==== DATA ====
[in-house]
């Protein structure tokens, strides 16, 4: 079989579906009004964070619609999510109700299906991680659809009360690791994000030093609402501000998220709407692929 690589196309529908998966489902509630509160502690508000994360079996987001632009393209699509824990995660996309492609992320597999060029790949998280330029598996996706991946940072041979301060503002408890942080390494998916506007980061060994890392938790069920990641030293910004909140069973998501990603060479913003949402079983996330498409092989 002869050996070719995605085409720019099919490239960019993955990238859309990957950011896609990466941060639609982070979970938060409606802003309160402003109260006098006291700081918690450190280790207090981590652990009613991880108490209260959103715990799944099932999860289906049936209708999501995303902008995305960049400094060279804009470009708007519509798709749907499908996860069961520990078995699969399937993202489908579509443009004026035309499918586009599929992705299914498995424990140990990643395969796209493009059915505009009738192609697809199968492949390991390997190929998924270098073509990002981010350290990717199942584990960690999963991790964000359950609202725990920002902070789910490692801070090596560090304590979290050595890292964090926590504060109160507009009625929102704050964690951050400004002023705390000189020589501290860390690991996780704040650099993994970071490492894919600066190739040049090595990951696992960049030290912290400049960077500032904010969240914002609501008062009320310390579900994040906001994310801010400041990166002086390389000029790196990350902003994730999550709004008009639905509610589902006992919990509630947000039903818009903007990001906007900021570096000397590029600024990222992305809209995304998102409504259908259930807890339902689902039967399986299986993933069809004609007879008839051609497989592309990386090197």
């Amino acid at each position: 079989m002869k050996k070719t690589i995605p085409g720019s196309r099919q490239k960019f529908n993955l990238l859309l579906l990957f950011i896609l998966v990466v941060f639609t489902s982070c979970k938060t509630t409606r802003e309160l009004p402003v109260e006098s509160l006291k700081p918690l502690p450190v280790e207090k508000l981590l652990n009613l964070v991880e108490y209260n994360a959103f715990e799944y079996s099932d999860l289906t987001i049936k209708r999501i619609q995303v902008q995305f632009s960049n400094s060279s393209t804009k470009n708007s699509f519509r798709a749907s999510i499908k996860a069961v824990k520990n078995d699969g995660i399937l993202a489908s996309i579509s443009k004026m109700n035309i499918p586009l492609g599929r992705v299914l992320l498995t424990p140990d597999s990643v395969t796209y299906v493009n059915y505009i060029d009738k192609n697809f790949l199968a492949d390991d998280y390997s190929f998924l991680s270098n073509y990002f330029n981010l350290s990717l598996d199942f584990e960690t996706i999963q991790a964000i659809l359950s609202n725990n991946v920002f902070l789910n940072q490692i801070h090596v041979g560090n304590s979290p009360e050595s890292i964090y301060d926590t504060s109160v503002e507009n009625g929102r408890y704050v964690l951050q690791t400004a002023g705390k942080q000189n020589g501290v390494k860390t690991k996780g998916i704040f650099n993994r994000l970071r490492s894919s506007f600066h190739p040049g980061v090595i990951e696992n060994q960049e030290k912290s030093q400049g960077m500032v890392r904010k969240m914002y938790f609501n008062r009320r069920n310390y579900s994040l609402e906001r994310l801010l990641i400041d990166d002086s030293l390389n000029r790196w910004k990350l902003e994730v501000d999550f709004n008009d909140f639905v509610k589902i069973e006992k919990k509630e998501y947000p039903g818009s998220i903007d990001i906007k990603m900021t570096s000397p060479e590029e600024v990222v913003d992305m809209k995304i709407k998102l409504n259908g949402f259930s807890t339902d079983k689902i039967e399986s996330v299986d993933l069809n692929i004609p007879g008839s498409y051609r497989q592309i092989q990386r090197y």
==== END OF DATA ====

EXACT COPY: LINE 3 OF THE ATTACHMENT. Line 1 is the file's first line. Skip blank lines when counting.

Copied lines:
């Amino acid at each position: 079989m002869k050996k070719t690589i995605p085409g720019s196309r099919q490239k960019f529908n993955l990238l859309l579906l990957f950011i896609l998966v990466v941060f639609t489902s982070c979970k938060t509630t409606r802003e309160l009004p402003v109260e006098s509160l006291k700081p918690l502690p450190v280790e207090k508000l981590l652990n009613l964070v991880e108490y209260n994360a959103f715990e799944y079996s099932d999860l289906t987001i049936k209708r999501i619609q995303v902008q995305f632009s960049n400094s060279s393209t804009k470009n708007s699509f519509r798709a749907s999510i499908k996860a069961v824990k520990n078995d699969g995660i399937l993202a489908s996309i579509s443009k004026m109700n035309i499918p586009l492609g599929r992705v299914l992320l498995t424990p140990d597999s990643v395969t796209y299906v493009n059915y505009i060029d009738k192609n697809f790949l199968a492949d390991d998280y390997s190929f998924l991680s270098n073509y990002f330029n981010l350290s990717l598996d199942f584990e960690t996706i999963q991790a964000i659809l359950s609202n725990n991946v920002f902070l789910n940072q490692i801070h090596v041979g560090n304590s979290p009360e050595s890292i964090y301060d926590t504060s109160v503002e507009n009625g929102r408890y704050v964690l951050q690791t400004a002023g705390k942080q000189n020589g501290v390494k860390t690991k996780g998916i704040f650099n993994r994000l970071r490492s894919s506007f600066h190739p040049g980061v090595i990951e696992n060994q960049e030290k912290s030093q400049g960077m500032v890392r904010k969240m914002y938790f609501n008062r009320r069920n310390y579900s994040l609402e906001r994310l801010l990641i400041d990166d002086s030293l390389n000029r790196w910004k990350l902003e994730v501000d999550f709004n008009d909140f639905v509610k589902i069973e006992k919990k509630e998501y947000p039903g818009s998220i903007d990001i906007k990603m900021t570096s000397p060479e590029e600024v990222v913003d992305m809209k995304i709407k998102l409504n259908g949402f259930s807890t339902d079983k689902i039967e399986s996330v299986d993933l069809n692929i004609p007879g008839s498409y051609r497989q592309i092989q990386r090197y």